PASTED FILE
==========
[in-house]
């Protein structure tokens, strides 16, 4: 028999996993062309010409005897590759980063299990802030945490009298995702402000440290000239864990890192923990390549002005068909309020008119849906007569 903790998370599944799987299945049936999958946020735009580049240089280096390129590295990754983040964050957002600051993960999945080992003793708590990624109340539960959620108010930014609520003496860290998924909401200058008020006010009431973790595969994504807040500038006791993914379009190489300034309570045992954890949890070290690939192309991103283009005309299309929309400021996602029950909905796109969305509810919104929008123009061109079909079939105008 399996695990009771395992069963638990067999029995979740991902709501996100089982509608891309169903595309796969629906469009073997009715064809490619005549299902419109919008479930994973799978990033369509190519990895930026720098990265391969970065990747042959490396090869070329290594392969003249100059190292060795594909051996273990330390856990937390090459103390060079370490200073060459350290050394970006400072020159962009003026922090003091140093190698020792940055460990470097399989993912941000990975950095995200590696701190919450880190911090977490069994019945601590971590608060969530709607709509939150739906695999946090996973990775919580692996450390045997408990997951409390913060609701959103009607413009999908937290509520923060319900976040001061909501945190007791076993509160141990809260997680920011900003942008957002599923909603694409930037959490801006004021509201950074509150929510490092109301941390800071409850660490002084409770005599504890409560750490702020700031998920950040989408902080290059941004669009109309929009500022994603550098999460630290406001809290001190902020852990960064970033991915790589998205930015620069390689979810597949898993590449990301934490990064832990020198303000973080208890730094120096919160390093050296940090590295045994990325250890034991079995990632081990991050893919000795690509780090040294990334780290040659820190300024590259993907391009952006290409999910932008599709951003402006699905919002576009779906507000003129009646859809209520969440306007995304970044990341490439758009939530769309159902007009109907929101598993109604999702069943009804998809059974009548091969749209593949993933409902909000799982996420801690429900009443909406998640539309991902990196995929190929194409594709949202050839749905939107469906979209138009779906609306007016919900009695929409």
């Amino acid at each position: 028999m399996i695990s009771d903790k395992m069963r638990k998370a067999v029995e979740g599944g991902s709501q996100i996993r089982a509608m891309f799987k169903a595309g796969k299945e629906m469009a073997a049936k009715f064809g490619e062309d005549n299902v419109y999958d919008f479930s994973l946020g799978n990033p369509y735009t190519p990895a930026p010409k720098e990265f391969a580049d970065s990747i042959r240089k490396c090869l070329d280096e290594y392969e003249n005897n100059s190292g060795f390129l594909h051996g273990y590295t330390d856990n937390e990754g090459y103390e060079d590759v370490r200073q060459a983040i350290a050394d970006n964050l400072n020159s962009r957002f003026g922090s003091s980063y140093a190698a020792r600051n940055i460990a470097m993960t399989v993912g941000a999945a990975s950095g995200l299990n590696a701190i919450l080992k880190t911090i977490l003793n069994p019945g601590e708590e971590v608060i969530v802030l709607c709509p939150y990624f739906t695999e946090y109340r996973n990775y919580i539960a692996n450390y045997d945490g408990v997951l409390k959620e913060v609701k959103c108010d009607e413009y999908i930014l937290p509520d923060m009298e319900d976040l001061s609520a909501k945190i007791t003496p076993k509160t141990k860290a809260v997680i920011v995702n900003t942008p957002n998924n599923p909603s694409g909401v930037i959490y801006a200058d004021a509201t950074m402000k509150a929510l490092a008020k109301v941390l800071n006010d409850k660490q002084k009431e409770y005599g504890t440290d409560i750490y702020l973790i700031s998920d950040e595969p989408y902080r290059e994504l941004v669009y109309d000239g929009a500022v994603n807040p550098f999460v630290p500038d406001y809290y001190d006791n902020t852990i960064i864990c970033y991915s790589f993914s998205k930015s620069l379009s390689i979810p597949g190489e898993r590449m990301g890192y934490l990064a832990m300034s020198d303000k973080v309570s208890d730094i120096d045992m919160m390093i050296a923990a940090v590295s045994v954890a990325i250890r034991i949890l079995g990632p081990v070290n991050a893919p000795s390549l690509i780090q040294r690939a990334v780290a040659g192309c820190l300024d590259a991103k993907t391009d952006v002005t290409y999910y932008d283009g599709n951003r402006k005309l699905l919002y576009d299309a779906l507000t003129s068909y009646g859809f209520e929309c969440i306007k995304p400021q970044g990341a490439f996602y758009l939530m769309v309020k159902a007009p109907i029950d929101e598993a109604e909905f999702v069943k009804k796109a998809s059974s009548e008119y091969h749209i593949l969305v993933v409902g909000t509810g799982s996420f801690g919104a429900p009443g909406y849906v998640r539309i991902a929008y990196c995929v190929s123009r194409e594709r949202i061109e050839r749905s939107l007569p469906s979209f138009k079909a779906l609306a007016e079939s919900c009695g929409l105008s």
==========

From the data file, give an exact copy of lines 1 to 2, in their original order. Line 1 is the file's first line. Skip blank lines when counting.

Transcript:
[in-house]
């Protein structure tokens, strides 16, 4: 028999996993062309010409005897590759980063299990802030945490009298995702402000440290000239864990890192923990390549002005068909309020008119849906007569 903790998370599944799987299945049936999958946020735009580049240089280096390129590295990754983040964050957002600051993960999945080992003793708590990624109340539960959620108010930014609520003496860290998924909401200058008020006010009431973790595969994504807040500038006791993914379009190489300034309570045992954890949890070290690939192309991103283009005309299309929309400021996602029950909905796109969305509810919104929008123009061109079909079939105008 399996695990009771395992069963638990067999029995979740991902709501996100089982509608891309169903595309796969629906469009073997009715064809490619005549299902419109919008479930994973799978990033369509190519990895930026720098990265391969970065990747042959490396090869070329290594392969003249100059190292060795594909051996273990330390856990937390090459103390060079370490200073060459350290050394970006400072020159962009003026922090003091140093190698020792940055460990470097399989993912941000990975950095995200590696701190919450880190911090977490069994019945601590971590608060969530709607709509939150739906695999946090996973990775919580692996450390045997408990997951409390913060609701959103009607413009999908937290509520923060319900976040001061909501945190007791076993509160141990809260997680920011900003942008957002599923909603694409930037959490801006004021509201950074509150929510490092109301941390800071409850660490002084409770005599504890409560750490702020700031998920950040989408902080290059941004669009109309929009500022994603550098999460630290406001809290001190902020852990960064970033991915790589998205930015620069390689979810597949898993590449990301934490990064832990020198303000973080208890730094120096919160390093050296940090590295045994990325250890034991079995990632081990991050893919000795690509780090040294990334780290040659820190300024590259993907391009952006290409999910932008599709951003402006699905919002576009779906507000003129009646859809209520969440306007995304970044990341490439758009939530769309159902007009109907929101598993109604999702069943009804998809059974009548091969749209593949993933409902909000799982996420801690429900009443909406998640539309991902990196995929190929194409594709949202050839749905939107469906979209138009779906609306007016919900009695929409």